Fort Hood soldiers told to list private weapons
Base requires make, model, serial number and who owns them!

New High Fructose Corn Syrup Scam
The Corn Refiners Association (CRA) has petitioned the U.S. FDA to allow manufacturers the option of using the term “corn sugar” instead of “high fructose corn syrup”.

Pentagon Burns 'Operation Dark Heart': Censorship Gaffe?
On Sept. 20, the U.S. Department of Defense oversaw the systematic destruction of 9,500 copies of Lieut. Colonel Anthony Shaffer's Operation Dark Heart: Spycraft and Special Ops on the Frontlines of Afghanistan — and the Path to Victory, his account of a six-month stint as a "black ops" officer for the Defense Intelligence Agency (DIA) in Afghanistan. The Pentagon said it was the first time it has ever destroyed a printed book because it contained classified information — but it may not have been in time to keep the secrets from circulating. The U.S. government purchased the entire print run of the book from St. Martin's Press for $47,000 a few weeks before its scheduled release.

Outsourcing safety: Airplane repairs move to unregulated foreign shops
FAA not following many safety guidelines. Thousands of mechanics from all over the world work on U.S. commercial airplanes. Foreign repair stations are located in Canada, Mexico, Central America and Asia. Domestically, airplanes are repaired at large facilities in Mobile, Ala., Greensboro, N.C., and Everett, Wash., among many others.

UFO Press Conference: Aliens Interested in Our Nukes
This was not your run-of-the-mill Washington press conference. UFO researcher Robert Hastings organized a briefing yesterday (Sept. 27) to issue a warning about aliens having visited our nuclear facilities.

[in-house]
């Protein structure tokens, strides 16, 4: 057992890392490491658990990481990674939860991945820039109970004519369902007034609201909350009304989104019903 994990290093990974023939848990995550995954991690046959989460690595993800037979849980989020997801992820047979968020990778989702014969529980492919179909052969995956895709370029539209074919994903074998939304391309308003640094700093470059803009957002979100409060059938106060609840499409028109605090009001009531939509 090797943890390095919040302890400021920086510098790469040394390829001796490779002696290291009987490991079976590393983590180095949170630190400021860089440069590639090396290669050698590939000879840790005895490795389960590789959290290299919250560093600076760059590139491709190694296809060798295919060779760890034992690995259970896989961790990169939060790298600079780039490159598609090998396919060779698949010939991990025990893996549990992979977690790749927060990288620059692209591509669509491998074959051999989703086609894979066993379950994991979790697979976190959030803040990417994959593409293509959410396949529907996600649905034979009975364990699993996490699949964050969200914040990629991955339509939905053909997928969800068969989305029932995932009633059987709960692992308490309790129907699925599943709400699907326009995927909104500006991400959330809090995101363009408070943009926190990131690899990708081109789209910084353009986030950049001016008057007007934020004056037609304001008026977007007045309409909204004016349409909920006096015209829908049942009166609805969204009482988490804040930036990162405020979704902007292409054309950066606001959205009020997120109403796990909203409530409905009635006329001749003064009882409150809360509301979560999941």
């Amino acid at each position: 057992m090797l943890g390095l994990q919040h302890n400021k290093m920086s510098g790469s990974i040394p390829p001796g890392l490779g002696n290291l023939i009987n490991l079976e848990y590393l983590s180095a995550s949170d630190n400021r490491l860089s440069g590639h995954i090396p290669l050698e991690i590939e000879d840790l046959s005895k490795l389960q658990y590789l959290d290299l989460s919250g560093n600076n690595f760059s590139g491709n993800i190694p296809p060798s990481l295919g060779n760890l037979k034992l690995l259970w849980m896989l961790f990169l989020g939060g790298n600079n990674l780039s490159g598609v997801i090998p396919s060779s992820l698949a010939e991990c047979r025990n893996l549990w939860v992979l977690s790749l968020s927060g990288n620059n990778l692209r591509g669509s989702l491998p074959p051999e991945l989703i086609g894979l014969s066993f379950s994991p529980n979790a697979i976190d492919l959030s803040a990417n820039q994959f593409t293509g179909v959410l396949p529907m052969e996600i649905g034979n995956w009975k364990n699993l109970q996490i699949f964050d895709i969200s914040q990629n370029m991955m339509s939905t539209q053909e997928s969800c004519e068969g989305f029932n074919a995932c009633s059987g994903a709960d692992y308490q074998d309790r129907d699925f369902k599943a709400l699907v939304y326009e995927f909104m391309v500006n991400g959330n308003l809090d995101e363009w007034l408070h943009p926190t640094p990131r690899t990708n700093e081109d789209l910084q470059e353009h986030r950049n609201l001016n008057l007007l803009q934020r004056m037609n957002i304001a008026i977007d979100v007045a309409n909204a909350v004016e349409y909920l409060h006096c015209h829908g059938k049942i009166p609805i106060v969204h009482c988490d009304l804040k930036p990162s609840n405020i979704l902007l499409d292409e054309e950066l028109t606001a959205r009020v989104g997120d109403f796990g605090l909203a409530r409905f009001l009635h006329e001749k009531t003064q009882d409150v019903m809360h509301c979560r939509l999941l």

Odds of Life on Newfound Earth-size Planet 100%, Astronomer Says
An Earth-size planet has been spotted orbiting a nearby star at a distance that would makes it not too hot and not too cold — comfortable enough for life to exist, researchers announced today (Sept. 29).

Pakistan Cuts Off Nato Supply Route
Pakistan has blocked a vital supply route for international forces in Afghanistan in apparent retaliation for an alleged cross-border helicopter raid by Nato troops that killed three Pakistani frontier soldiers.

Pentagon Loses Control of Bombs to China Metal Monopoly
A senior manager at a company that churns out metals routinely used in U.S. smart bombs pauses in mid-sentence when his phone rings: a Wall Street stockbroker looking for information.

AIG Announces Plan to Repay US Rescue With Stock
American International Group Inc. agreed to wind down its $182.3 billion bailout by converting the Treasury Department stake into common shares for sale, a step toward independence for the insurer whose near collapse two years ago threatened the global economy.

Pregnant Women to be Vaccinated Against Flu for First Time
The H1N1 swine flu strain is expected to be the predominant strain of flu circulating this year as has happened in past pandemics and is contained in the seasonal jab for this winter.

Authorities Plan to Trawl Phone Calls and Emails for Signs of 'Resentment Toward Government'
Do you resent the government for enforcing Obamacare or raising your taxes?

Despite Clinton Pledge, State Dept to Pay Out Billions More to Mercs
A new multibillion-dollar private security contract to protect U.S. diplomats is “about to drop” as early as this week, say two State Department sources, who requested anonymity because the contract is not yet finalized and they are not authorized to speak with the press.

Congress Punts Tough Choice Until After Election